Hurricane Irma prompts mass evacuations in Florida

The storm's catastrophic destruction in the Caribbean has thousands of people fleeing north, turning Miami into a ghost town.
7:44 | 09/09/17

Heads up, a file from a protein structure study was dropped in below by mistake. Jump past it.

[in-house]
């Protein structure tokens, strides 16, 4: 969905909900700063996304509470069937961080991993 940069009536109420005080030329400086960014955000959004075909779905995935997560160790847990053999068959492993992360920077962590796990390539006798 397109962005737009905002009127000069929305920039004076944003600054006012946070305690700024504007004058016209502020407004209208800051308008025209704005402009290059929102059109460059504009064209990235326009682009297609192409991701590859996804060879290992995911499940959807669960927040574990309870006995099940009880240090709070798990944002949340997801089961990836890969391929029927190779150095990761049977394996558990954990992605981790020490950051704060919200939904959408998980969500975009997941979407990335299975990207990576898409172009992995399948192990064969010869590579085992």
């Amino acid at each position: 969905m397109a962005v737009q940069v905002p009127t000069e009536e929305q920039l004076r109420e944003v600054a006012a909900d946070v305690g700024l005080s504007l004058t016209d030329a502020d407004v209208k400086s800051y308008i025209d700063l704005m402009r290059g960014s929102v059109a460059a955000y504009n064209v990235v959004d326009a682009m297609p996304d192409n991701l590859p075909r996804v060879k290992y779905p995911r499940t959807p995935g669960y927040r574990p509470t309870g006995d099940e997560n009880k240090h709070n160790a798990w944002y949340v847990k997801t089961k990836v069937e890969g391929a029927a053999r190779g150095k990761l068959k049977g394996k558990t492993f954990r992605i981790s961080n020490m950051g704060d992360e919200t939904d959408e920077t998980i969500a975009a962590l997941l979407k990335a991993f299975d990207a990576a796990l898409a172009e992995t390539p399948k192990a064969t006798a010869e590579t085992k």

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Transcript for Hurricane Irma prompts mass evacuations in Florida